3.  Each glaciation cycle of the past 800,000 has been subtly different, owing to differences in the variations of the Milankovitch cyclings.  That makes it difficult to predict when the next glaciation would have occurred in the absence of human influence.  One figure I recall seeing, is the next chilly glaciation being due in roughly 16,000 years.  So we humans have plenty of time to fine-tune our climatic effects before any threat of severe glaciation!   (Some denialists maintain that the "New Ice Age" was due in a few centuries from now . . . and our anthropogenic CO2 has fortuitously been raised only in the nick of time... )

    4.  I won't comment on your point of interest about the New World grasslands.  The changes there would be quite minor in the overall picture.

  • Climate's changed before

    Eclectic at 12:10 PM on 22 October, 2020

    MA Rodger @835,

    Thanks.  Yes, I had heard that the "frozen Thames" events had occurred even during the Medieval Warm Period (though those are never mentioned by Denialists).

    I was interested in the "meme" of Thames freezings being held up as an example of the world-chilling severity of the Little Ice Age.  And as I was saying to Hal Kantrud (who seems just starting out on learning about climate science) . . . the main point to remember is that the LIA and the MWP were pretty small beer compared with earlier climate changes.

    As you yourself know very well, the LIA is greatly misrepresented by the climate-science Deniers :-

    (a)  Firstly, they exaggerate its severity ;

    (b)  Secondly, they falsely claim that our modern rapid warming is (somehow)  "just a rebound from the LIA" .

    (c)  Thirdly - with amusingly unintended irony - they claim that the huge temperature excursions of MWP & LIA make the modern warming look insignificant . . . and yet at the same time they claim that the planet's Climate Sensitivity is so very low that we need not be concerned about the "slight" warming effect of anthropogenic CO2 emissions.   Superb!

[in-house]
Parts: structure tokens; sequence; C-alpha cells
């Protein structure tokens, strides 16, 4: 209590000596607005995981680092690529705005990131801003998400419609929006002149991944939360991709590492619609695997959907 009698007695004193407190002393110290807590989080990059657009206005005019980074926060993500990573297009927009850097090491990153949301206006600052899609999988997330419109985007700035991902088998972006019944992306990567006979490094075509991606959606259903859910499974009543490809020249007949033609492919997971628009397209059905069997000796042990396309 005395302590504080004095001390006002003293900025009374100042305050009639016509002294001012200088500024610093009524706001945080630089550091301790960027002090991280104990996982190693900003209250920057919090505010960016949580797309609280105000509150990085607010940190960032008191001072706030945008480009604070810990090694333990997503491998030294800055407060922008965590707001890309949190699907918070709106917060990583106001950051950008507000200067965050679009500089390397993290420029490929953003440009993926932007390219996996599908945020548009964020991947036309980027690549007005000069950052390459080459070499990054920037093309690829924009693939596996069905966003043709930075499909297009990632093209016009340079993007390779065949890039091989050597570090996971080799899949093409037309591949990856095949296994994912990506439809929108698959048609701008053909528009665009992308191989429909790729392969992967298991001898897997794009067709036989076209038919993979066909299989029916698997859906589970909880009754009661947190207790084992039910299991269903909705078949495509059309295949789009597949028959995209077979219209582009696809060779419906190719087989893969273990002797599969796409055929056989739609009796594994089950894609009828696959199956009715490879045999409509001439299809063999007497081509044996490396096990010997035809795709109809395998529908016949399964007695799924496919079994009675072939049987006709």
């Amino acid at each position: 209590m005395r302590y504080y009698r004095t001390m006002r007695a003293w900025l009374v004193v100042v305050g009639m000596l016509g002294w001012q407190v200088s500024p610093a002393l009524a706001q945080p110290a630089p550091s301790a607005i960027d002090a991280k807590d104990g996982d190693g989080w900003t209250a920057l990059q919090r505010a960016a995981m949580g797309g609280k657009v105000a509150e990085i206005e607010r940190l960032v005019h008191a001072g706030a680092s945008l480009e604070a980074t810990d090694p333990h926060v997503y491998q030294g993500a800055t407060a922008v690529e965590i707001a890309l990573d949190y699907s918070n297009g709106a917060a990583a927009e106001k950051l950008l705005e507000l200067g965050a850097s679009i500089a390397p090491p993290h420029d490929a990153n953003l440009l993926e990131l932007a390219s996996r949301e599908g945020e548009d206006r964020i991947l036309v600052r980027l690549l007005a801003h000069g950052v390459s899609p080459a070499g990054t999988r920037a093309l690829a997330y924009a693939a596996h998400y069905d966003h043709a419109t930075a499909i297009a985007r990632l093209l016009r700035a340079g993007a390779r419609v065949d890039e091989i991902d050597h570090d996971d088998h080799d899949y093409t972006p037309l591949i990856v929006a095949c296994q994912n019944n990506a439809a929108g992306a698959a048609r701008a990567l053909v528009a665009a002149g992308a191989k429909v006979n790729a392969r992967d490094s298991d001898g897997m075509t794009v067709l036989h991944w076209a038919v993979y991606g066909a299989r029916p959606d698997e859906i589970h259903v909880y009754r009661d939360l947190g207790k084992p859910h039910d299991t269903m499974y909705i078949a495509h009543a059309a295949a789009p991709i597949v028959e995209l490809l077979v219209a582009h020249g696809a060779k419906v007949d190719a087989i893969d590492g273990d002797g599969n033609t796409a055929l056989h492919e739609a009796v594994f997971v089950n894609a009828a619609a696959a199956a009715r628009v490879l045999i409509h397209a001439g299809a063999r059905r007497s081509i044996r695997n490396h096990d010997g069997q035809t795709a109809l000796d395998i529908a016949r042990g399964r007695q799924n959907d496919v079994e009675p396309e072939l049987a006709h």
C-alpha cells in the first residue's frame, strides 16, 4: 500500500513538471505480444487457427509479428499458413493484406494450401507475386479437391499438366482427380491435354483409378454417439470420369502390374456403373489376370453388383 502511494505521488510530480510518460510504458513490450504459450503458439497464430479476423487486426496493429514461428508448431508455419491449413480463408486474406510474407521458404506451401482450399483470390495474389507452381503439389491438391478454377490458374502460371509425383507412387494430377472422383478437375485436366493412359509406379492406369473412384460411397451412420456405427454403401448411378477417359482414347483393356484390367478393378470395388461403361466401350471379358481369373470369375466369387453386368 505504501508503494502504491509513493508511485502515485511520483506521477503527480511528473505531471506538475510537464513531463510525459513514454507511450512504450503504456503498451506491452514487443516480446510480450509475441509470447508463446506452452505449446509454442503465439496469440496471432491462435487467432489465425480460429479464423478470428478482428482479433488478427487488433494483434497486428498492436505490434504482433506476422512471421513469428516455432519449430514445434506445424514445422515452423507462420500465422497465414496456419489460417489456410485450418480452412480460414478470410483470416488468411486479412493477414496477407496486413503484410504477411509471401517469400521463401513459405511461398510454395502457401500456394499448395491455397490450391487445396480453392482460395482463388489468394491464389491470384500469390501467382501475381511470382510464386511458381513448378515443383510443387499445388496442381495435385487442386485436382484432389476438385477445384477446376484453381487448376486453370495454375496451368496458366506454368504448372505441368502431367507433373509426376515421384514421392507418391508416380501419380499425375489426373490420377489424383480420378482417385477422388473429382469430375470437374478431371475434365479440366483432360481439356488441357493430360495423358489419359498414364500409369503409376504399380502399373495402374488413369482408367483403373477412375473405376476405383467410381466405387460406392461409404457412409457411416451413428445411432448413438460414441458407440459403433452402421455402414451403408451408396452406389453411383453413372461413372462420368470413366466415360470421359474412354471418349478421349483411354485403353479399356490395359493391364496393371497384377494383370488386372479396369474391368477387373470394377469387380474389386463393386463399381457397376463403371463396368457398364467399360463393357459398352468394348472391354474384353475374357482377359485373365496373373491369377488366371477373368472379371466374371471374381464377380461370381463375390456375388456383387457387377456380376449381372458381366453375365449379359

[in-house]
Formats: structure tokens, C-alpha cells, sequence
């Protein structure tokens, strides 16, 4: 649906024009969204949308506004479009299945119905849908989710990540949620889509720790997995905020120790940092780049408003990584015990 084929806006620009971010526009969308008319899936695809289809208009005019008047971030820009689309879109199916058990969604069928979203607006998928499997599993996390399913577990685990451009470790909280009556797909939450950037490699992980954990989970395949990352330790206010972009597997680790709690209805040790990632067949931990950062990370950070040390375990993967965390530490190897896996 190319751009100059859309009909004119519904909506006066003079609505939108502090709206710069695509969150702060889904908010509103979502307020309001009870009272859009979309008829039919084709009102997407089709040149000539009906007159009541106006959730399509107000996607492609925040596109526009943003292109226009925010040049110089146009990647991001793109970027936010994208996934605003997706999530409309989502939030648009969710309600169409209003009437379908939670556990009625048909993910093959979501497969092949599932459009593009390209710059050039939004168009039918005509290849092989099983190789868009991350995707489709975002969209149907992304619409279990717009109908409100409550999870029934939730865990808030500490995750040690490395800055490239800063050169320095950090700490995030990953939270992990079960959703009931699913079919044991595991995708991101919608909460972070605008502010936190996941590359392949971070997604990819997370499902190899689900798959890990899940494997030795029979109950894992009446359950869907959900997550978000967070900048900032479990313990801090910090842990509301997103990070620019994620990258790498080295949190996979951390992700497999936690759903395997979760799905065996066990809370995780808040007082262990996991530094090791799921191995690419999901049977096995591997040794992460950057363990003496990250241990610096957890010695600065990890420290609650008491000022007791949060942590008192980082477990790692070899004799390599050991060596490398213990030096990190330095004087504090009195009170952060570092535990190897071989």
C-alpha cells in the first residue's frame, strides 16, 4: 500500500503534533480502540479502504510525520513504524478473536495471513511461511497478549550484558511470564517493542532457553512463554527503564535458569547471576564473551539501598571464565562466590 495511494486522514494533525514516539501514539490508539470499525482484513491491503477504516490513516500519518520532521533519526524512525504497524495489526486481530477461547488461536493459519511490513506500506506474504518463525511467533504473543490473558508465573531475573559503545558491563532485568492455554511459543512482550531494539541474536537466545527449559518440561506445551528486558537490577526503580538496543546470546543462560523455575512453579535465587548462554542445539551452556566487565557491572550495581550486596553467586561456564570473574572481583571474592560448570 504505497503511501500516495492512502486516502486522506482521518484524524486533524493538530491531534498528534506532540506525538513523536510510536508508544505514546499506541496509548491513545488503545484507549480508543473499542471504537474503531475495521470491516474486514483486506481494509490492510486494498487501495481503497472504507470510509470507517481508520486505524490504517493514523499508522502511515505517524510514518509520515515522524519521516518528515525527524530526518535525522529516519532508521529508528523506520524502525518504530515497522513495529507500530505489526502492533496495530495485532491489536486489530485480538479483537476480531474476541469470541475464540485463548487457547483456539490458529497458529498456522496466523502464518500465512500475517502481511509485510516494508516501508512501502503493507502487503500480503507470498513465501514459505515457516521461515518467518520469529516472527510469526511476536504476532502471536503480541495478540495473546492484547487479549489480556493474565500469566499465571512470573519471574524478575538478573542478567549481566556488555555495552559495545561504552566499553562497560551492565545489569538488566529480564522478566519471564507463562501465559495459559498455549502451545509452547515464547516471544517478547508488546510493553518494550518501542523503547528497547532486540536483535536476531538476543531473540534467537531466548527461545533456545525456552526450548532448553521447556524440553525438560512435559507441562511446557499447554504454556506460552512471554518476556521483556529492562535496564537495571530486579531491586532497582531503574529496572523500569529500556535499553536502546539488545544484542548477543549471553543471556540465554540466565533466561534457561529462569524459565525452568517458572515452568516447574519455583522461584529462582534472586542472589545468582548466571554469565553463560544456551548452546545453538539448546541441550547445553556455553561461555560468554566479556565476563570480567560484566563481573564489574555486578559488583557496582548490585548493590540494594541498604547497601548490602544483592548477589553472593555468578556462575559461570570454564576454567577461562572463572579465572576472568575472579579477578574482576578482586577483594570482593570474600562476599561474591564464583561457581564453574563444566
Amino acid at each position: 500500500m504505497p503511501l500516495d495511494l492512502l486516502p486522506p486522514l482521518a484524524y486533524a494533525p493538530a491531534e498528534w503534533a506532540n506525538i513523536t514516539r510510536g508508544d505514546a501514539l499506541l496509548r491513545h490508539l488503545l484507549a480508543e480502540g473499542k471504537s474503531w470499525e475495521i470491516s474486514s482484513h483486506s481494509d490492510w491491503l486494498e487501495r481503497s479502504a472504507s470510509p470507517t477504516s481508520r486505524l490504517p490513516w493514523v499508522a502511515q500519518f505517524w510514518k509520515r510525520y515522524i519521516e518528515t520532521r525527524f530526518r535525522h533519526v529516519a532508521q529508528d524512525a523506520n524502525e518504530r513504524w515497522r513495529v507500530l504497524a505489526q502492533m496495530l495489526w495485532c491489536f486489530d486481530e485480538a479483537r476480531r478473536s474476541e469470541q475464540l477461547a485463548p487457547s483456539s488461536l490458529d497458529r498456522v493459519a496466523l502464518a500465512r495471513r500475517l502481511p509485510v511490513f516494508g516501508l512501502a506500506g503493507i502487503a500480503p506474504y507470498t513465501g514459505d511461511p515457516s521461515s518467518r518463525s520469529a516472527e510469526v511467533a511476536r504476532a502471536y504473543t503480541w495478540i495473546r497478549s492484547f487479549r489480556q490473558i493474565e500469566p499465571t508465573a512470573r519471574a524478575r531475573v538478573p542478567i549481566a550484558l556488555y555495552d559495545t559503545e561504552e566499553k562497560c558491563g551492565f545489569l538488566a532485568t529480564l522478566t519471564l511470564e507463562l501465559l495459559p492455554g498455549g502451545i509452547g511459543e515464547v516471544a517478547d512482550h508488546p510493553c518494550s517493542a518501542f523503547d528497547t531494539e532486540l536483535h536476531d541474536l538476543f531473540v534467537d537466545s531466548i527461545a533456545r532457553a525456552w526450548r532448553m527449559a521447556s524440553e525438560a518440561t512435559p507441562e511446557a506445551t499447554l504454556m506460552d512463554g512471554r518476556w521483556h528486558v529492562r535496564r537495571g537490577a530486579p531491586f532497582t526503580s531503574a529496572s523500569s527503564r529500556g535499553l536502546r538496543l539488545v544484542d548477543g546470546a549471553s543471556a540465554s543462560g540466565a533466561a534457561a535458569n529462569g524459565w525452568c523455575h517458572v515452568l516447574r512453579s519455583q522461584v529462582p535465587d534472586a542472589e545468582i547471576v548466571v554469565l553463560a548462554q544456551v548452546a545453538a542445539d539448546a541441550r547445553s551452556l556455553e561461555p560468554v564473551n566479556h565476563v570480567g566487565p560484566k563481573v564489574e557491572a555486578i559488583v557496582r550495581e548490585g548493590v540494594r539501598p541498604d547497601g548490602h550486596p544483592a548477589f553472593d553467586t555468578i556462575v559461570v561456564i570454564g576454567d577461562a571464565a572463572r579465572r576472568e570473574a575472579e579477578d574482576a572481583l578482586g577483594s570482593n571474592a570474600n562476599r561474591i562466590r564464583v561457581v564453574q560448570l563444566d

MA Rodger, you might not have seen it . . . but on one of the Denialist blogs recently, a particular Denier asserted that (by his calculation) Earth's Equilibrium Climate Sensitivity was around 0.4 degreesC.   Improving on that, he then (based on the negligibly-small rise in CO2 which he attributed to humans) calculated that, of the modern warming, only 0.02 degreesC was human-caused.  To repeat: 0.02 degreesC.   Not a misprint.   (Ah, who needs to pursue comedy, when so much is freely available on the Denier blogs! )

  • What does the global shift in diets mean for climate change?

    Alan Russell at 07:49 AM on 15 October, 2020

    As Anne Mottet (Livestock Development Officer at the FAO) has said: "people are continually exposed to incorrect information about livestock and the environment that is repeated without being challenged", however it is disappointing to see Skeptical Science contributing to this.

    To a degree, this is fairly understandable as if you're looking at reports on the environmental impact of foods, it can be hard to find good, objective information, as even reports from professional scientists sometimes seem to verge closer to advocacy than science, but here are some things to look out for:
    - Does it use 100 year carbon dioxide equivalent emissions factors to account for short-lived atmospheric emissions? If so, this is a red flag and you should probably stop paying attention to the author(s) other than being wary of further misinformation from them, see LINK1, and LINK2. Methane has a half-life in the atmosphere of about 10 years, so if cattle herd sizes remain the same over the lifetime of methane in the atmosphere they will maintain the same amount of additional methane in the atmosphere year on year. In simplistic terms, their contribution to warming is equivalent to a closed power station. Note that the amount of cattle in Europe and North America is actually lower than it was in the 1960's whilst India has fewer cattle than it did in the 1980s, (, so their associated methane emissions have actually dropped. This is a classic bit of information that is often unknown/ignored by those pushing the line "the importance of keeping animal products – particularly red meat, such as beef, and dairy – to a minimum". Even professional scientists like Mike Berners-Lee do this.